El Paso County won’t join federal opioid lawsuit against Big Pharma 

click to enlarge Opioid painkillers were involved in 102 deaths in El Paso County in 2017. - JESS RODRIGUES / SHUTTERSTOCK.COM
  • Jess Rodrigues / Shutterstock.com
  • Opioid painkillers were involved in 102 deaths in El Paso County in 2017.
El Paso County won’t join a federal lawsuit against Big Pharma that could bring in tens of millions of dollars.

“After receiving input from various County departments and elected offices it is clear that determining the direct impacts from prescription opioid abuse on county programs and services would be imprecise at best and speculative at worst,” county spokesperson Dave Rose tells the Independent in an email.
But deputy coroner Dr. Leon Kelly provided an estimate on April 13 to the County Attorney’s Office that his office spent $219,810 in 2017 for autopsies conducted on 102 people whose deaths were related to opioids.

More than 600 agencies across the country have joined a federal lawsuit against some of the largest drug-makers and distributors in the country alleging they bear responsibility for their “false and misleading statements” about the risks and benefits of painkillers. For example, Huerfano County, whose county seat is Walsenburg, has joined and estimates the impact at $750,000 in economic damages and $1.5 million in future damages.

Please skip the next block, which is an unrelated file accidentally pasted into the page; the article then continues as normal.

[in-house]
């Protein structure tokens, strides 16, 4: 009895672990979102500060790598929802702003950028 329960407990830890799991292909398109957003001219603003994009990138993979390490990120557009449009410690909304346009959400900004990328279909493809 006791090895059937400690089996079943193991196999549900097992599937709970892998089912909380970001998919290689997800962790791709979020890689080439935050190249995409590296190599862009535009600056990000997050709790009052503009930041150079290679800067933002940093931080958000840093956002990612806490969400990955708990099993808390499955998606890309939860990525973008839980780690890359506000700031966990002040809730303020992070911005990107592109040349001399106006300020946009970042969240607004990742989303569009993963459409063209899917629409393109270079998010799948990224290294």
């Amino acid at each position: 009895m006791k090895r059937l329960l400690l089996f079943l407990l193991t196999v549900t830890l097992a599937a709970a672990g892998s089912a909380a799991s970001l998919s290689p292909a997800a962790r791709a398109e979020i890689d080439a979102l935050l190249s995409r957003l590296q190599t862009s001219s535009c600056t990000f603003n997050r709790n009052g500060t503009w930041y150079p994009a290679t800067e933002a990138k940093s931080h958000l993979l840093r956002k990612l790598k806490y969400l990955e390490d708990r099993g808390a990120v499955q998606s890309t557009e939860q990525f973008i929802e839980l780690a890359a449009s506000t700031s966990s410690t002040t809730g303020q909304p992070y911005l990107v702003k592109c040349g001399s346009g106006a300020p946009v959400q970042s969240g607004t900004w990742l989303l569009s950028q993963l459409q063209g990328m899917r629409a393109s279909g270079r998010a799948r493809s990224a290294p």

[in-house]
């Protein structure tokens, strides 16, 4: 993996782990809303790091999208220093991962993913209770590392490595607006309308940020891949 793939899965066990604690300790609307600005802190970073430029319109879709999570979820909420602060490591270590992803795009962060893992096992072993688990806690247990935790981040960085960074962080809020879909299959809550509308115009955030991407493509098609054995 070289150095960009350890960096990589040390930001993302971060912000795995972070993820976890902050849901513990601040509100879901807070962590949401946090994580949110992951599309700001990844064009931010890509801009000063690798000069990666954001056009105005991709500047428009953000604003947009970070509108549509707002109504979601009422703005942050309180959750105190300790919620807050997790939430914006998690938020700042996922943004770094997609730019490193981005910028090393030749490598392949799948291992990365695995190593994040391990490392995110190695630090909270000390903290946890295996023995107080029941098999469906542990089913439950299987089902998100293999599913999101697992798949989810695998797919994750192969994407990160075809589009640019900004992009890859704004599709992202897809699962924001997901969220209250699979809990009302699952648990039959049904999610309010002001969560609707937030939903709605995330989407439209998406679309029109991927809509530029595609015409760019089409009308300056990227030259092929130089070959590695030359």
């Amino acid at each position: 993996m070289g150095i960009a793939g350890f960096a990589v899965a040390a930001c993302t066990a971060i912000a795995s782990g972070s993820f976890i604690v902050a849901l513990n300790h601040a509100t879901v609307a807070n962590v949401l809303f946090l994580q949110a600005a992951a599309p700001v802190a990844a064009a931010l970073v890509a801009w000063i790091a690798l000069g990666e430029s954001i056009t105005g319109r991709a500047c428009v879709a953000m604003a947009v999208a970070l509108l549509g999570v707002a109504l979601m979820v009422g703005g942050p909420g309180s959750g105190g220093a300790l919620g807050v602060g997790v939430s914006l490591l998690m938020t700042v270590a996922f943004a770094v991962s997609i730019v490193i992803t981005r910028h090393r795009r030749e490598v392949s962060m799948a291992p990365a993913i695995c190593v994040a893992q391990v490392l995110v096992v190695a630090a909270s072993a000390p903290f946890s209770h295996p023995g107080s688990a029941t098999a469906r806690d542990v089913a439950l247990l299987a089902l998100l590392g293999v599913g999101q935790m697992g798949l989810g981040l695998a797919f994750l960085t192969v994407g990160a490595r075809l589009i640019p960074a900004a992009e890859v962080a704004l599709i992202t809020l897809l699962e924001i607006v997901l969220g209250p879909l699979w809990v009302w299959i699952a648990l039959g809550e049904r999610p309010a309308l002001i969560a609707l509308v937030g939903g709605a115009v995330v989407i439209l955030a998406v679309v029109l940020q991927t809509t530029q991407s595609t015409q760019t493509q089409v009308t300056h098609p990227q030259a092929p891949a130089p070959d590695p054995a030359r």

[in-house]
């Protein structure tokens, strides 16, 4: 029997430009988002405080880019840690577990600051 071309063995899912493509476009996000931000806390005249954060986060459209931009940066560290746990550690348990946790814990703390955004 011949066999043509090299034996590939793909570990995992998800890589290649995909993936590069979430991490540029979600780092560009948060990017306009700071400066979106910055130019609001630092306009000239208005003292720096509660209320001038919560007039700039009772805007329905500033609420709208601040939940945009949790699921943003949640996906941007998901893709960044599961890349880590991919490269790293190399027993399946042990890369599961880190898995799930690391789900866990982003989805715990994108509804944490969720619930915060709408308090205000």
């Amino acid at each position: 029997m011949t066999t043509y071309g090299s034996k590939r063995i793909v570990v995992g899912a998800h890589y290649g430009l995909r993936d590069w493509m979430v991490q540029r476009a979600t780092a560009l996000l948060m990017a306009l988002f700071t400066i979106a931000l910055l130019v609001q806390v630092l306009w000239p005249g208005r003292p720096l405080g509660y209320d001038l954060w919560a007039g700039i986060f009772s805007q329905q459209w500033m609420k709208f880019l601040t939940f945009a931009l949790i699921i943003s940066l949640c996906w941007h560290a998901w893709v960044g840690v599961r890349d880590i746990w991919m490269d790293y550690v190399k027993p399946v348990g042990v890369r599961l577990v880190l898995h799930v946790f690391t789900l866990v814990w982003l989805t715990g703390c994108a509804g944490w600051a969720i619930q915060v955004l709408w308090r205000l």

The suit is said to be the biggest multi-plaintiff action against an industry since the big tobacco litigation, which led to a $206 billion settlement in 1998 between the four largest companies and about 46 states, including Colorado, that received payouts for 25 years.

“There are likely more than 5,500 county residents who are currently addicted to opioids,” says Stephen Ochs, a former medical doctor who is now an attorney representing clients in four states, including Colorado, in the national opioid lawsuit. A payout to the county could fund public education, recovery facilities, rehabilitation programs, emergency responders, law enforcement and child services, he says.

Hundreds of millions in federal fines haven’t discouraged drug companies from promoting their highly addictive products, he says. On May 29, The New York Times reported that a confidential Department of Justice report shows federal prosecutors found that Purdue Pharma, which is named in the federal lawsuit, knew of “significant” abuse of OxyContin, a powerful opioid painkiller, in the first years after the drug was introduced in 1996 and concealed that information.

But El Paso County commissioners aren’t interested. “The expense of litigation adds to the cost of almost everything for everybody and the Board of County Commissioners has, thus far, declined to enter into any of these lawsuits,” Rose said, noting the “desired change in behavior” in the drug industry “will be accomplished with or without El Paso County’s participation in this litigation.”

Ochs notes the county’s cost of litigation would be zero and it could receive tens of millions of dollars if it participates in the lawsuit.

The 2017 El Paso County Coroner’s Office report shows opioids played a role in 92 of 147 drug-related accidental deaths and 10 of the 164 suicides.


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